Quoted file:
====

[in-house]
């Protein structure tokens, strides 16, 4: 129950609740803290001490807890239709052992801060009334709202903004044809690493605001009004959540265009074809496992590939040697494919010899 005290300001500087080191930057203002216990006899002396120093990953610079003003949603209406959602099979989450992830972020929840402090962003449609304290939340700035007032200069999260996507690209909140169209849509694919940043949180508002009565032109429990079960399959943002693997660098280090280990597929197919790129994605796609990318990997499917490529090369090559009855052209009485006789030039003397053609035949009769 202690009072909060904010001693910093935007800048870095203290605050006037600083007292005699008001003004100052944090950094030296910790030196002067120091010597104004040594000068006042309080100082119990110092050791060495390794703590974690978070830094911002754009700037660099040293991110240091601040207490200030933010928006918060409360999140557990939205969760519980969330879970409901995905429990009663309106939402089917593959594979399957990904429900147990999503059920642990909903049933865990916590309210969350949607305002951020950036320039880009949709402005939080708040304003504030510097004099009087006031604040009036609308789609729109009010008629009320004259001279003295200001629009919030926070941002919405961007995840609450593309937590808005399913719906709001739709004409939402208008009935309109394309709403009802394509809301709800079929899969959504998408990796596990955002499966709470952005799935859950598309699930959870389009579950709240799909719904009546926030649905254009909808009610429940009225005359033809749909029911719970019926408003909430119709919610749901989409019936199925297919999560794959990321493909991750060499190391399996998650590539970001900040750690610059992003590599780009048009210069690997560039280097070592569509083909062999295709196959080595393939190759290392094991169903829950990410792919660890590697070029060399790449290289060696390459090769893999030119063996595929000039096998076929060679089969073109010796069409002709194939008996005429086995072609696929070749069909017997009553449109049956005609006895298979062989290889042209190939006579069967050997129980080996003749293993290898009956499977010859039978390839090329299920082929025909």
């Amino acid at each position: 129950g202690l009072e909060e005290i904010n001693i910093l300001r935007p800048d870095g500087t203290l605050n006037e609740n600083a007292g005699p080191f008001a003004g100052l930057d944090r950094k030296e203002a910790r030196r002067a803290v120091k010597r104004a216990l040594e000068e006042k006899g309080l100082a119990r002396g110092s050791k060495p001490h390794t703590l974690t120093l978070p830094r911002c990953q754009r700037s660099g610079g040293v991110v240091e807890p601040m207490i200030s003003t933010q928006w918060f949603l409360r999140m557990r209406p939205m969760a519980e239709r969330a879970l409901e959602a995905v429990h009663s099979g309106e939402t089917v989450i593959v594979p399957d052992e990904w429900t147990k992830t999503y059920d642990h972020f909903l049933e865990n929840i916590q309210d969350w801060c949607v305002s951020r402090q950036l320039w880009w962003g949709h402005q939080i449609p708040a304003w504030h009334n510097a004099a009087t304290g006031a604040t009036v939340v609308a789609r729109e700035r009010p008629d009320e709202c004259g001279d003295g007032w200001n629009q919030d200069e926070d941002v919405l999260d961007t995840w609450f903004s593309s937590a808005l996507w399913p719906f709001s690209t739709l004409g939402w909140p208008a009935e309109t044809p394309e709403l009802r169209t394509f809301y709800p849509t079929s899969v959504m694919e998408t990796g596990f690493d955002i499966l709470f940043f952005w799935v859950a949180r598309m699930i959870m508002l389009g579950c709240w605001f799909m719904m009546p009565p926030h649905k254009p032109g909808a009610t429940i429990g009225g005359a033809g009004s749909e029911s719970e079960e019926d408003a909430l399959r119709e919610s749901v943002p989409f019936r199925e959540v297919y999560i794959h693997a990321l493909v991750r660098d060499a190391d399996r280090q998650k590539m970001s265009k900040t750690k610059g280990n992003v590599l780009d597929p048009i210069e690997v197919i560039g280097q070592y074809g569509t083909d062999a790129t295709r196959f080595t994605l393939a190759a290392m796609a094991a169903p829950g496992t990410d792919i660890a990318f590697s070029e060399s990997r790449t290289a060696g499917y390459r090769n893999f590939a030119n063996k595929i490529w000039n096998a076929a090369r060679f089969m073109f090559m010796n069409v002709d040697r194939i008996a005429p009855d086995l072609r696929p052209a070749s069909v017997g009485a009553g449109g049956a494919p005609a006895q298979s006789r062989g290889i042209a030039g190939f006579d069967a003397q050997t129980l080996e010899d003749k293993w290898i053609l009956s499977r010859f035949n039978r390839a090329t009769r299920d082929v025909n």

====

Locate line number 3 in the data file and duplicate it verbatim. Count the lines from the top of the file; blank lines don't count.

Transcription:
């Amino acid at each position: 129950g202690l009072e909060e005290i904010n001693i910093l300001r935007p800048d870095g500087t203290l605050n006037e609740n600083a007292g005699p080191f008001a003004g100052l930057d944090r950094k030296e203002a910790r030196r002067a803290v120091k010597r104004a216990l040594e000068e006042k006899g309080l100082a119990r002396g110092s050791k060495p001490h390794t703590l974690t120093l978070p830094r911002c990953q754009r700037s660099g610079g040293v991110v240091e807890p601040m207490i200030s003003t933010q928006w918060f949603l409360r999140m557990r209406p939205m969760a519980e239709r969330a879970l409901e959602a995905v429990h009663s099979g309106e939402t089917v989450i593959v594979p399957d052992e990904w429900t147990k992830t999503y059920d642990h972020f909903l049933e865990n929840i916590q309210d969350w801060c949607v305002s951020r402090q950036l320039w880009w962003g949709h402005q939080i449609p708040a304003w504030h009334n510097a004099a009087t304290g006031a604040t009036v939340v609308a789609r729109e700035r009010p008629d009320e709202c004259g001279d003295g007032w200001n629009q919030d200069e926070d941002v919405l999260d961007t995840w609450f903004s593309s937590a808005l996507w399913p719906f709001s690209t739709l004409g939402w909140p208008a009935e309109t044809p394309e709403l009802r169209t394509f809301y709800p849509t079929s899969v959504m694919e998408t990796g596990f690493d955002i499966l709470f940043f952005w799935v859950a949180r598309m699930i959870m508002l389009g579950c709240w605001f799909m719904m009546p009565p926030h649905k254009p032109g909808a009610t429940i429990g009225g005359a033809g009004s749909e029911s719970e079960e019926d408003a909430l399959r119709e919610s749901v943002p989409f019936r199925e959540v297919y999560i794959h693997a990321l493909v991750r660098d060499a190391d399996r280090q998650k590539m970001s265009k900040t750690k610059g280990n992003v590599l780009d597929p048009i210069e690997v197919i560039g280097q070592y074809g569509t083909d062999a790129t295709r196959f080595t994605l393939a190759a290392m796609a094991a169903p829950g496992t990410d792919i660890a990318f590697s070029e060399s990997r790449t290289a060696g499917y390459r090769n893999f590939a030119n063996k595929i490529w000039n096998a076929a090369r060679f089969m073109f090559m010796n069409v002709d040697r194939i008996a005429p009855d086995l072609r696929p052209a070749s069909v017997g009485a009553g449109g049956a494919p005609a006895q298979s006789r062989g290889i042209a030039g190939f006579d069967a003397q050997t129980l080996e010899d003749k293993w290898i053609l009956s499977r010859f035949n039978r390839a090329t009769r299920d082929v025909n």